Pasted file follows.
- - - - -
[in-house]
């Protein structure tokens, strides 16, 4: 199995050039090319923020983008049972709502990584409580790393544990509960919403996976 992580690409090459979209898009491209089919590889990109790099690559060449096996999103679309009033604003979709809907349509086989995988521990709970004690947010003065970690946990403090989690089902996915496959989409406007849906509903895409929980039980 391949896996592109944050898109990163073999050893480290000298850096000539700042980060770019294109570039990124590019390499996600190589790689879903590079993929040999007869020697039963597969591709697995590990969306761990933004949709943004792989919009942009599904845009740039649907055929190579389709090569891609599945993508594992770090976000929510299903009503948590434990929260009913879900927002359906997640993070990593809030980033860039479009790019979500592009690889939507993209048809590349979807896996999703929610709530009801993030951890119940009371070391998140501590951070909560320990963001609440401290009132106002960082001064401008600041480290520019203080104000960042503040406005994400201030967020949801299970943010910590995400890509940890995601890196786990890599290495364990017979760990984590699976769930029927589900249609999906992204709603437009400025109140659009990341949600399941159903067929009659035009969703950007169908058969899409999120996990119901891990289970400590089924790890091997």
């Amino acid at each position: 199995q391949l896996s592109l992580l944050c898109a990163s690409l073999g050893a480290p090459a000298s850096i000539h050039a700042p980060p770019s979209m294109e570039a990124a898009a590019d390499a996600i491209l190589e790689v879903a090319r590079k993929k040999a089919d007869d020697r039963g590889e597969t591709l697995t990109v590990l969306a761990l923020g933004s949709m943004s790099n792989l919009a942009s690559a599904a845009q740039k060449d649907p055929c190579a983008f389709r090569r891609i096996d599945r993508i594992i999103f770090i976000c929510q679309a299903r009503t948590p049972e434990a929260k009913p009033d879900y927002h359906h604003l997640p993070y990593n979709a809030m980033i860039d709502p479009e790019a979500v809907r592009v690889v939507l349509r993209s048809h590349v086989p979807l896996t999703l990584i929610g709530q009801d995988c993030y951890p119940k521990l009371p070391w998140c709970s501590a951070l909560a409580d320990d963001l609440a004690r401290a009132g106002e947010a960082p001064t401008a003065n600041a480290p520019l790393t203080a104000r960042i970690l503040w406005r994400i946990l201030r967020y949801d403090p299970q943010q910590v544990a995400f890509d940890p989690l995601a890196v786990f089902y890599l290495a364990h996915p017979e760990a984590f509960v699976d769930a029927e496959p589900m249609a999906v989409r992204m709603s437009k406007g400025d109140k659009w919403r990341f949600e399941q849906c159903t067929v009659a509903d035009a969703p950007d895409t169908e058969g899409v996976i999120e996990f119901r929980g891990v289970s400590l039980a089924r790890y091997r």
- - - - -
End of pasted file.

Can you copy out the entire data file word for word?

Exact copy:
[in-house]
């Protein structure tokens, strides 16, 4: 199995050039090319923020983008049972709502990584409580790393544990509960919403996976 992580690409090459979209898009491209089919590889990109790099690559060449096996999103679309009033604003979709809907349509086989995988521990709970004690947010003065970690946990403090989690089902996915496959989409406007849906509903895409929980039980 391949896996592109944050898109990163073999050893480290000298850096000539700042980060770019294109570039990124590019390499996600190589790689879903590079993929040999007869020697039963597969591709697995590990969306761990933004949709943004792989919009942009599904845009740039649907055929190579389709090569891609599945993508594992770090976000929510299903009503948590434990929260009913879900927002359906997640993070990593809030980033860039479009790019979500592009690889939507993209048809590349979807896996999703929610709530009801993030951890119940009371070391998140501590951070909560320990963001609440401290009132106002960082001064401008600041480290520019203080104000960042503040406005994400201030967020949801299970943010910590995400890509940890995601890196786990890599290495364990017979760990984590699976769930029927589900249609999906992204709603437009400025109140659009990341949600399941159903067929009659035009969703950007169908058969899409999120996990119901891990289970400590089924790890091997």
């Amino acid at each position: 199995q391949l896996s592109l992580l944050c898109a990163s690409l073999g050893a480290p090459a000298s850096i000539h050039a700042p980060p770019s979209m294109e570039a990124a898009a590019d390499a996600i491209l190589e790689v879903a090319r590079k993929k040999a089919d007869d020697r039963g590889e597969t591709l697995t990109v590990l969306a761990l923020g933004s949709m943004s790099n792989l919009a942009s690559a599904a845009q740039k060449d649907p055929c190579a983008f389709r090569r891609i096996d599945r993508i594992i999103f770090i976000c929510q679309a299903r009503t948590p049972e434990a929260k009913p009033d879900y927002h359906h604003l997640p993070y990593n979709a809030m980033i860039d709502p479009e790019a979500v809907r592009v690889v939507l349509r993209s048809h590349v086989p979807l896996t999703l990584i929610g709530q009801d995988c993030y951890p119940k521990l009371p070391w998140c709970s501590a951070l909560a409580d320990d963001l609440a004690r401290a009132g106002e947010a960082p001064t401008a003065n600041a480290p520019l790393t203080a104000r960042i970690l503040w406005r994400i946990l201030r967020y949801d403090p299970q943010q910590v544990a995400f890509d940890p989690l995601a890196v786990f089902y890599l290495a364990h996915p017979e760990a984590f509960v699976d769930a029927e496959p589900m249609a999906v989409r992204m709603s437009k406007g400025d109140k659009w919403r990341f949600e399941q849906c159903t067929v009659a509903d035009a969703p950007d895409t169908e058969g899409v996976i999120e996990f119901r929980g891990v289970s400590l039980a089924r790890y091997r």